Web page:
Why is fast fashion bad for the environment?

Fashion plays a major role in the global economy with annual revenues totalling over £1 trillion. However it is also one of the most resource-intensive industries in the world. What is sustainable fashion and why is it important?

Sustainable fashion is about meeting today’s needs while ensuring that the way we go about meeting those needs meet future needs as well.


If you dig down a little deeper, sustainable fashion is also about benefitting the people involved throughout the fashion supply chain – from farmers to consumers to everyone working in end-of-life facilities such as recycling factories.

Why is it so important? It literally is as simple as it’s a matter of life or death. I know that sounds intense but fashion has such a significant impact on communities around the world.

It also has a huge climate change footprint, and if we’re going to tackle the existential threat of climate change, the fashion industry needs to urgently address its unsustainable practices.

If we don’t start to address the negative impacts of the fashion industry soon, we’re not going to have an industry in the future.

The fashion industry is one of the largest polluting in the world, however, some brands have recently announced that they are aiming to become 100 per cent ‘circular’ by 2030. Do you think it is possible to achieve a zero-waste fashion industry?

It’s essential that we work towards a fashion industry that is working in a sustainable way. However, I don’t think zero-waste is going to be a panacea for all of the problems in the fashion industry. As an industry, and as a culture, that spans across the world we’re going to have to look at reducing our consumption alongside moving towards more circular models of production. But the circular economy is an extremely exciting area that we need to be exploring further.

This year, London Fashion Week prohibited designers using animal fur on its catwalks following pledges by brands such as Burberry, Gucci and Versace to go fur-free. Meanwhile, companies such as Adidas and G-Star RAW have developed apparel made from ocean plastic, with Adidas selling over a million from its ‘Parley’ range in 2017. Why is sourcing sustainable materials important?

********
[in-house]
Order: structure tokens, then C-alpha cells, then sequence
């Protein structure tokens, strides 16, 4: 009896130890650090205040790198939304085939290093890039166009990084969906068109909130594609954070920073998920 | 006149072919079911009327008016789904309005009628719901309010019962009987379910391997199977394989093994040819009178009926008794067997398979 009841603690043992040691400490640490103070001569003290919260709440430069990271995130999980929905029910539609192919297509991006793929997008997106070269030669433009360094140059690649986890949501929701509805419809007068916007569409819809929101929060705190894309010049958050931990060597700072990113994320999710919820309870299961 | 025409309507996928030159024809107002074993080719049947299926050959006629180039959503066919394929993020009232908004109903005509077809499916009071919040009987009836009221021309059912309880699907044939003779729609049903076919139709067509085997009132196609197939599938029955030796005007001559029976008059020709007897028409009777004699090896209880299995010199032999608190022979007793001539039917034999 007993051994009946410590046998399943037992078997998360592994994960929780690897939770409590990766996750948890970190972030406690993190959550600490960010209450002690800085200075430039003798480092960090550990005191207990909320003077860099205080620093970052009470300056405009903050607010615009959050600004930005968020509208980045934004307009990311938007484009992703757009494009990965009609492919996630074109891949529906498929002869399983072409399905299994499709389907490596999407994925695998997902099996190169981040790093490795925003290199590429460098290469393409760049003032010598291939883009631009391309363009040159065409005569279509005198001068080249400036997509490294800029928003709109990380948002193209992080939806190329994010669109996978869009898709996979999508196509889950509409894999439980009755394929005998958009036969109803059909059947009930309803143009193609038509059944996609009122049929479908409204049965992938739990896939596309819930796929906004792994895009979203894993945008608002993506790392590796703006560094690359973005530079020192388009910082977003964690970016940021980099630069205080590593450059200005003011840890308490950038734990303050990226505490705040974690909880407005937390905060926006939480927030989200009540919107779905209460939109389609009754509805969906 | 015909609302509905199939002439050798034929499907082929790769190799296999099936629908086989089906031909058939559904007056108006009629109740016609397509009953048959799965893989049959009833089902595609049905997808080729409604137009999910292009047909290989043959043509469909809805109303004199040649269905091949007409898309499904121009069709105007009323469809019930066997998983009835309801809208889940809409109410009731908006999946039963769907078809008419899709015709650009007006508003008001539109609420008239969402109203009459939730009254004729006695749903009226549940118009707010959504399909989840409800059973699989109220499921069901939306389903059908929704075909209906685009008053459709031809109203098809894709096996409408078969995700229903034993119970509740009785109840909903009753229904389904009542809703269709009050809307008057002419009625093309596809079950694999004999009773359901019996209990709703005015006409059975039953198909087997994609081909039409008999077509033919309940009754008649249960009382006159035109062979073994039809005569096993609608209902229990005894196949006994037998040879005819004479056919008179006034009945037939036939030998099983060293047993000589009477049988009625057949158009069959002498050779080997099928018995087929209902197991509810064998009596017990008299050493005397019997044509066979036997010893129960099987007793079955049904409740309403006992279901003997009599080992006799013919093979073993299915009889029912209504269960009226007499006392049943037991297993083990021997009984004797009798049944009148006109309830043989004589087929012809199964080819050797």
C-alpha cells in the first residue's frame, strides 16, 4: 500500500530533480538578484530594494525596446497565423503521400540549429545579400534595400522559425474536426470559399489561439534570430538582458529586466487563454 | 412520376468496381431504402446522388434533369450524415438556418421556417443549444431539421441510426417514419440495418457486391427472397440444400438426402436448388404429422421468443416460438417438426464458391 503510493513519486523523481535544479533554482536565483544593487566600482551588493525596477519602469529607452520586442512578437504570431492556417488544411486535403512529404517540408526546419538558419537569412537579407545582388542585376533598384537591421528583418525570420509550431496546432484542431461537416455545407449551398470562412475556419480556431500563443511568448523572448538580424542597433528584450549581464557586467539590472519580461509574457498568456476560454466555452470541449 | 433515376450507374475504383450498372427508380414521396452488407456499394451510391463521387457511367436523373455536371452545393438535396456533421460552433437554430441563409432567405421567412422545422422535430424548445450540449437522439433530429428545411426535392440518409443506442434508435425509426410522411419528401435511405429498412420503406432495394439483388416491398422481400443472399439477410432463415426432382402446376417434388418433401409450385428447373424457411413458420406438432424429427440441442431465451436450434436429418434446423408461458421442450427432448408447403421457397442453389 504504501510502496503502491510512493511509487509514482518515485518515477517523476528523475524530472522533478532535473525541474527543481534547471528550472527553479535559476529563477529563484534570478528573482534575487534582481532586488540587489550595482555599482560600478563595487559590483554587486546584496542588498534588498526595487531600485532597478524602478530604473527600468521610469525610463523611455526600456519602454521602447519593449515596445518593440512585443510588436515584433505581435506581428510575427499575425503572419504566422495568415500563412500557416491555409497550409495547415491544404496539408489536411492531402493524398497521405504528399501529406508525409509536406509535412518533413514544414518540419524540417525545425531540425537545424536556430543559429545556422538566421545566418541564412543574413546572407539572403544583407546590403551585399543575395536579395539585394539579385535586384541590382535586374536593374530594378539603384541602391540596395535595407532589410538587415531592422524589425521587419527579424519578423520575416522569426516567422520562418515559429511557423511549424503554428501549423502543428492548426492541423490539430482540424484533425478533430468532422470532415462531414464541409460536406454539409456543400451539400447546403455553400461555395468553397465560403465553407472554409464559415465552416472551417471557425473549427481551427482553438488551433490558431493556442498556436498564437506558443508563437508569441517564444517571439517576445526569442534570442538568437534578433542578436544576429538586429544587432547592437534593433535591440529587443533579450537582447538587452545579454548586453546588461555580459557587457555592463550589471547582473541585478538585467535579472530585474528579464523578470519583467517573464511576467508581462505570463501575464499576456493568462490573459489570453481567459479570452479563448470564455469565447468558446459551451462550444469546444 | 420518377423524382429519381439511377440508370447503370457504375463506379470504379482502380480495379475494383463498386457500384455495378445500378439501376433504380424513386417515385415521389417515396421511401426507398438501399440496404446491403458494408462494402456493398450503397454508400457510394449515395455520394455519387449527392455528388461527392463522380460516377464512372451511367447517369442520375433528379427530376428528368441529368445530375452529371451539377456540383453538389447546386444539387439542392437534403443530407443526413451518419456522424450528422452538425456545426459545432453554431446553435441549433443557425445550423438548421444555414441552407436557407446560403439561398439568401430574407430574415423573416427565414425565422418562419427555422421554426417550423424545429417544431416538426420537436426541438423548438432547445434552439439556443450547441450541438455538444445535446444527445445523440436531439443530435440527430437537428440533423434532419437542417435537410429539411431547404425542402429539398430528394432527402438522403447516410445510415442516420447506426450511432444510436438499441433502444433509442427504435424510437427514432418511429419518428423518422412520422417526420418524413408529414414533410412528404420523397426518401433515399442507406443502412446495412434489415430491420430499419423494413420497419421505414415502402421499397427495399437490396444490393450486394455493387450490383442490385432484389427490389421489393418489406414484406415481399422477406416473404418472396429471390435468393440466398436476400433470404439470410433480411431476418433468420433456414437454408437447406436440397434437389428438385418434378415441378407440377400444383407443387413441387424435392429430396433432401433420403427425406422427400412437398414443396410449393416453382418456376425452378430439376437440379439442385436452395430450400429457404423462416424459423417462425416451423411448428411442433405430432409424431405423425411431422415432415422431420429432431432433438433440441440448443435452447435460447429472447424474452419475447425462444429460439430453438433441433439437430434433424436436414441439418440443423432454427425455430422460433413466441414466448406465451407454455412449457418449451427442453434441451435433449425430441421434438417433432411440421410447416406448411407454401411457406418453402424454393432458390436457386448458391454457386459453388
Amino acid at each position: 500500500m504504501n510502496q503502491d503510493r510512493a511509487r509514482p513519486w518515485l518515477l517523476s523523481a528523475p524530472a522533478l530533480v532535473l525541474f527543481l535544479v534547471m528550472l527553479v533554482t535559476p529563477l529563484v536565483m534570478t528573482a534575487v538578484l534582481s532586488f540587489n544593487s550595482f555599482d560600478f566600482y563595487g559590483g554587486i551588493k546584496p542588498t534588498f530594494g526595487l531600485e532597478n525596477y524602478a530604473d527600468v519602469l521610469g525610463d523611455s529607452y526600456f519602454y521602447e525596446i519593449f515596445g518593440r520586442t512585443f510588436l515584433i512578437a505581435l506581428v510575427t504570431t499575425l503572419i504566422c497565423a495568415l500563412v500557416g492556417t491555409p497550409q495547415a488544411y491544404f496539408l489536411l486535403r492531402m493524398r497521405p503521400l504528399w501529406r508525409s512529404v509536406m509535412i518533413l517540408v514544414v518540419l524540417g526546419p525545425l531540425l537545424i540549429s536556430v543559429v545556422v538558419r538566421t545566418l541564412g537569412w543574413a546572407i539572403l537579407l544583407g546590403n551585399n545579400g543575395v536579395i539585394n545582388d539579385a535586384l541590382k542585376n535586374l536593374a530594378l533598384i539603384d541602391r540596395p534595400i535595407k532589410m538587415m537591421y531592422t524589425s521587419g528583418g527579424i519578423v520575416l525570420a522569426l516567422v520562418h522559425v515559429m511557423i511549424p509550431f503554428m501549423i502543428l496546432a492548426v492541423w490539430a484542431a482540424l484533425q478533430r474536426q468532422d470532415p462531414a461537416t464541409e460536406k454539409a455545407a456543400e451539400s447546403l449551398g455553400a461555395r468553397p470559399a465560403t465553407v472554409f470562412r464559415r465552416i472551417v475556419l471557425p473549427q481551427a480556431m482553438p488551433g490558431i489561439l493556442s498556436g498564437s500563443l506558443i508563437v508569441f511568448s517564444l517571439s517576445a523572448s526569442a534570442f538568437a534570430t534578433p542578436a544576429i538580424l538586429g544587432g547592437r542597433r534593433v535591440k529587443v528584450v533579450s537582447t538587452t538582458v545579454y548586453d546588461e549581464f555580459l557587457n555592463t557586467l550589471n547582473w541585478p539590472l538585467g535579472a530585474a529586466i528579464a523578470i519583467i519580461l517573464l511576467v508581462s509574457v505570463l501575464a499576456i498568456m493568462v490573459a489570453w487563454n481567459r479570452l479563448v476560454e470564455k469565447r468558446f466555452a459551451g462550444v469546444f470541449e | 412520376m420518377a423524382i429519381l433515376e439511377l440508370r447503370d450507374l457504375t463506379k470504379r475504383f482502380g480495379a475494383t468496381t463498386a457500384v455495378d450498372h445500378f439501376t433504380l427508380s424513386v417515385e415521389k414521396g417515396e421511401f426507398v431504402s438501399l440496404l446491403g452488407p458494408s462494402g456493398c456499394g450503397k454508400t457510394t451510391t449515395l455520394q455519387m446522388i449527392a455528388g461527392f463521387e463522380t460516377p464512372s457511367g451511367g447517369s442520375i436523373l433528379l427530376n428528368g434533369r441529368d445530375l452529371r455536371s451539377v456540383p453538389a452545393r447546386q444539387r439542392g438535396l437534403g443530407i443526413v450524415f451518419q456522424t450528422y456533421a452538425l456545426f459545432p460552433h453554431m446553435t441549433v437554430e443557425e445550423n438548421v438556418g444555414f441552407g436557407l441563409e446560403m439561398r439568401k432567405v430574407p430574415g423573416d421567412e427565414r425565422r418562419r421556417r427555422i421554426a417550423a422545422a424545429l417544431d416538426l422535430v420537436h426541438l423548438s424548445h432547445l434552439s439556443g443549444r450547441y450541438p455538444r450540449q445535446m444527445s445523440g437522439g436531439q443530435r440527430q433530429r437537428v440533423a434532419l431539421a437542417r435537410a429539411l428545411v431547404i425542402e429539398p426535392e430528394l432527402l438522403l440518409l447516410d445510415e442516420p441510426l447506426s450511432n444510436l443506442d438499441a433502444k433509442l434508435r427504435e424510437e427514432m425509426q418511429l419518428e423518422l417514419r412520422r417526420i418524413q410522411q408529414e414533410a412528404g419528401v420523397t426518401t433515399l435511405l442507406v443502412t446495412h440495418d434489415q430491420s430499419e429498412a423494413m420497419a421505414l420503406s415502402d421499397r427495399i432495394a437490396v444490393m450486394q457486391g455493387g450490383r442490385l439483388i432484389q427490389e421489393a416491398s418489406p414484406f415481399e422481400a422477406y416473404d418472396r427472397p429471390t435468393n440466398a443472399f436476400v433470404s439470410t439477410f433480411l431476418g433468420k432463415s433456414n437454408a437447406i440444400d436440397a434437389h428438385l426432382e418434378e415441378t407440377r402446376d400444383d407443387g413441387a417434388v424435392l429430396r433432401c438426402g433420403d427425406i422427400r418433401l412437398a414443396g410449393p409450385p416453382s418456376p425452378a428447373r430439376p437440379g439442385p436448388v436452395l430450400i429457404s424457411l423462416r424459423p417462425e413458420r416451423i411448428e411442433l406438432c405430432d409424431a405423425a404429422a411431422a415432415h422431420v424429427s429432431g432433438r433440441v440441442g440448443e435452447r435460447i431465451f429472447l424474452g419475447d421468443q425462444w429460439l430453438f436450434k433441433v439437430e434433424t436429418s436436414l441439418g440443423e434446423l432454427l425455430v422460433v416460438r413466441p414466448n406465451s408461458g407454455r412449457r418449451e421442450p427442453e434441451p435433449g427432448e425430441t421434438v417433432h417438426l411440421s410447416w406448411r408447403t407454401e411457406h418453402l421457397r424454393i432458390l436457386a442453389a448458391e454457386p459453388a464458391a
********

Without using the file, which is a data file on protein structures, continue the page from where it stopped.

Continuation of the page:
As you’ve mentioned, large numbers of the materials that are commonly used today in the fashion industry are resource-intensive.

Cotton, for example, requires a huge amount of water and synthetic materials like polyester are made from non-renewable resources such as oil. Then there are other materials, like viscose, which on a massive scale is leading to deforestation and is therefore affecting the habitats of endangered species and ancient trees. So it’s crucial that we move towards researching and developing more sustainable materials because it’s critical to the future of the fashion industry as well as the planet.

The truth is, we can’t keep using resources the way we are because we won’t have those resources left.

It takes almost 3,000 litres of water to make one cotton t-shirt. How large is the problem of waste, particularly water waste, in the clothing sector and how can it be reduced?

Waste is one of the most pressing problems in the fashion industry. 100 billion products are being pumped out of factories every year. We now buy more clothes then we have ever bought, before disposing of them in the bin. In North America alone, consumers throw out what is the equivalent of the Empire State building in weight every year. This waste is then either being burnt or going to landfills which is not a sustainable way of doing business.

If you have to burn your product in order to dispose of it, that’s extremely inefficient, and it shows you’re not using your resources well. That desperately needs to change. We can’t keep filling up our landfills either, or sending our second-hand clothes to other countries, because there is eventually going to be no space left. Waste is our collective responsibility and it has to be addressed quickly.

Water waste is particularly an important issue. One of the most striking examples of this is the Aral Sea which was once the world’s fourth largest lake but has essentially dried up largely because of cotton farming. Fortunately, there are now innovative ways to dye clothes without having to use water which is extremely fascinating.

Can you give us examples of some of the latest technology being used to transform the start-to-end life of clothing?

Some brands are doing simple things like accepting their old products in store which is great because it shows that these brands are taking more responsibility for the waste they are contributing to.